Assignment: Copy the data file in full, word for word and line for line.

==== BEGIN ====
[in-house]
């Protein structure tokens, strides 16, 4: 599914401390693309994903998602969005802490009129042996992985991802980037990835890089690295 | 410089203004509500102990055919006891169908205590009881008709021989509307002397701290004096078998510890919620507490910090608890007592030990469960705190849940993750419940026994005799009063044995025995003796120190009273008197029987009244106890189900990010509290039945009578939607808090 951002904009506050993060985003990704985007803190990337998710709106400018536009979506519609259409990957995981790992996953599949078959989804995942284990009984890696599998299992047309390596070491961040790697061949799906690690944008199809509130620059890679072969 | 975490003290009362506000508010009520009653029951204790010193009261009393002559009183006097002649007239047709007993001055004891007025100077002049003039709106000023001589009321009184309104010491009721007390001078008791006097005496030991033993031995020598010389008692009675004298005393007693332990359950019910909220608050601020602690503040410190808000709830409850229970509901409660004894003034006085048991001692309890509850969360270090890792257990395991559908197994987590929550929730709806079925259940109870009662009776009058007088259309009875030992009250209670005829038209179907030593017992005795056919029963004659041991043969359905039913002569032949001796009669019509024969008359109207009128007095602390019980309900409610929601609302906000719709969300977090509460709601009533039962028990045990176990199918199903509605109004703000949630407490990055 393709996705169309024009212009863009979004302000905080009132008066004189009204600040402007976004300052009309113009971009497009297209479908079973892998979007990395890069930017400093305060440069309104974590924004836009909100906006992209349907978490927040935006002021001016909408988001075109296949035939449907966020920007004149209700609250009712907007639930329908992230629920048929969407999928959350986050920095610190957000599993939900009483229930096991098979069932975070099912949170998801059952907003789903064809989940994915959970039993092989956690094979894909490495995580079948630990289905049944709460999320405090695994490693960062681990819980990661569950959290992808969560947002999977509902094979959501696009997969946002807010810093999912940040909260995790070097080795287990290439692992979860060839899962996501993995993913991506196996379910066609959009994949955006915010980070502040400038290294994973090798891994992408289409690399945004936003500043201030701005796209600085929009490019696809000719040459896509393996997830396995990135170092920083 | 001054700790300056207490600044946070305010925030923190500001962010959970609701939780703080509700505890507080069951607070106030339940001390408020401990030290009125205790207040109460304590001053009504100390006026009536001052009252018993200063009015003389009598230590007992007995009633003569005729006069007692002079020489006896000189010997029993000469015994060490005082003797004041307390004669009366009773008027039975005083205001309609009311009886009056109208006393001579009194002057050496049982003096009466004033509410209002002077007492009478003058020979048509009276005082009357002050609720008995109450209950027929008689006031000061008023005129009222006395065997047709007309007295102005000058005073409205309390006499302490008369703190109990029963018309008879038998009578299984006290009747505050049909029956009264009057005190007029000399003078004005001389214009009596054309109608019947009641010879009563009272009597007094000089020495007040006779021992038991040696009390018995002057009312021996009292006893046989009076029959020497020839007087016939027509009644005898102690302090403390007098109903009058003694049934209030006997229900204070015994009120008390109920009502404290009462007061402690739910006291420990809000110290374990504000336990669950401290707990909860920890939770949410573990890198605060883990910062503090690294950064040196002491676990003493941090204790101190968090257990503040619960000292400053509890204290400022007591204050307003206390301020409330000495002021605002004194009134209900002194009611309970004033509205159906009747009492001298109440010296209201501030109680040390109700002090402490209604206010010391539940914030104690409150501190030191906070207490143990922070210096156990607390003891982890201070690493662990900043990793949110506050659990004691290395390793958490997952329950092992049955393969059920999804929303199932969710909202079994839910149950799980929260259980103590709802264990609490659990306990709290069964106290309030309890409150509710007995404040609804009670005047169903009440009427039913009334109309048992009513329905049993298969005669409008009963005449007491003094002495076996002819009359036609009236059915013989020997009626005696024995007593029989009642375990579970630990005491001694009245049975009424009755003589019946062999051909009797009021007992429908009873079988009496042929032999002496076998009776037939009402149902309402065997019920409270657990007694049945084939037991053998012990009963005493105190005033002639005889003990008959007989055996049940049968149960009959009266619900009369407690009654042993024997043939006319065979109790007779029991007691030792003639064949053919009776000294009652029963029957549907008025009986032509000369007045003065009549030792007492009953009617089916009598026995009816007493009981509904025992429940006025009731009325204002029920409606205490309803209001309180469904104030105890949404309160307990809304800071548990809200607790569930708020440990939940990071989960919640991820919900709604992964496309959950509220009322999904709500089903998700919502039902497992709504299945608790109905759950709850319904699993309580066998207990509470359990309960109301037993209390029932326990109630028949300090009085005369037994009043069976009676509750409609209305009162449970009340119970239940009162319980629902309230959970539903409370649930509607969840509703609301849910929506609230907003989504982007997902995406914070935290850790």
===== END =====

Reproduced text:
[in-house]
């Protein structure tokens, strides 16, 4: 599914401390693309994903998602969005802490009129042996992985991802980037990835890089690295 | 410089203004509500102990055919006891169908205590009881008709021989509307002397701290004096078998510890919620507490910090608890007592030990469960705190849940993750419940026994005799009063044995025995003796120190009273008197029987009244106890189900990010509290039945009578939607808090 951002904009506050993060985003990704985007803190990337998710709106400018536009979506519609259409990957995981790992996953599949078959989804995942284990009984890696599998299992047309390596070491961040790697061949799906690690944008199809509130620059890679072969 | 975490003290009362506000508010009520009653029951204790010193009261009393002559009183006097002649007239047709007993001055004891007025100077002049003039709106000023001589009321009184309104010491009721007390001078008791006097005496030991033993031995020598010389008692009675004298005393007693332990359950019910909220608050601020602690503040410190808000709830409850229970509901409660004894003034006085048991001692309890509850969360270090890792257990395991559908197994987590929550929730709806079925259940109870009662009776009058007088259309009875030992009250209670005829038209179907030593017992005795056919029963004659041991043969359905039913002569032949001796009669019509024969008359109207009128007095602390019980309900409610929601609302906000719709969300977090509460709601009533039962028990045990176990199918199903509605109004703000949630407490990055 393709996705169309024009212009863009979004302000905080009132008066004189009204600040402007976004300052009309113009971009497009297209479908079973892998979007990395890069930017400093305060440069309104974590924004836009909100906006992209349907978490927040935006002021001016909408988001075109296949035939449907966020920007004149209700609250009712907007639930329908992230629920048929969407999928959350986050920095610190957000599993939900009483229930096991098979069932975070099912949170998801059952907003789903064809989940994915959970039993092989956690094979894909490495995580079948630990289905049944709460999320405090695994490693960062681990819980990661569950959290992808969560947002999977509902094979959501696009997969946002807010810093999912940040909260995790070097080795287990290439692992979860060839899962996501993995993913991506196996379910066609959009994949955006915010980070502040400038290294994973090798891994992408289409690399945004936003500043201030701005796209600085929009490019696809000719040459896509393996997830396995990135170092920083 | 001054700790300056207490600044946070305010925030923190500001962010959970609701939780703080509700505890507080069951607070106030339940001390408020401990030290009125205790207040109460304590001053009504100390006026009536001052009252018993200063009015003389009598230590007992007995009633003569005729006069007692002079020489006896000189010997029993000469015994060490005082003797004041307390004669009366009773008027039975005083205001309609009311009886009056109208006393001579009194002057050496049982003096009466004033509410209002002077007492009478003058020979048509009276005082009357002050609720008995109450209950027929008689006031000061008023005129009222006395065997047709007309007295102005000058005073409205309390006499302490008369703190109990029963018309008879038998009578299984006290009747505050049909029956009264009057005190007029000399003078004005001389214009009596054309109608019947009641010879009563009272009597007094000089020495007040006779021992038991040696009390018995002057009312021996009292006893046989009076029959020497020839007087016939027509009644005898102690302090403390007098109903009058003694049934209030006997229900204070015994009120008390109920009502404290009462007061402690739910006291420990809000110290374990504000336990669950401290707990909860920890939770949410573990890198605060883990910062503090690294950064040196002491676990003493941090204790101190968090257990503040619960000292400053509890204290400022007591204050307003206390301020409330000495002021605002004194009134209900002194009611309970004033509205159906009747009492001298109440010296209201501030109680040390109700002090402490209604206010010391539940914030104690409150501190030191906070207490143990922070210096156990607390003891982890201070690493662990900043990793949110506050659990004691290395390793958490997952329950092992049955393969059920999804929303199932969710909202079994839910149950799980929260259980103590709802264990609490659990306990709290069964106290309030309890409150509710007995404040609804009670005047169903009440009427039913009334109309048992009513329905049993298969005669409008009963005449007491003094002495076996002819009359036609009236059915013989020997009626005696024995007593029989009642375990579970630990005491001694009245049975009424009755003589019946062999051909009797009021007992429908009873079988009496042929032999002496076998009776037939009402149902309402065997019920409270657990007694049945084939037991053998012990009963005493105190005033002639005889003990008959007989055996049940049968149960009959009266619900009369407690009654042993024997043939006319065979109790007779029991007691030792003639064949053919009776000294009652029963029957549907008025009986032509000369007045003065009549030792007492009953009617089916009598026995009816007493009981509904025992429940006025009731009325204002029920409606205490309803209001309180469904104030105890949404309160307990809304800071548990809200607790569930708020440990939940990071989960919640991820919900709604992964496309959950509220009322999904709500089903998700919502039902497992709504299945608790109905759950709850319904699993309580066998207990509470359990309960109301037993209390029932326990109630028949300090009085005369037994009043069976009676509750409609209305009162449970009340119970239940009162319980629902309230959970539903409370649930509607969840509703609301849910929506609230907003989504982007997902995406914070935290850790």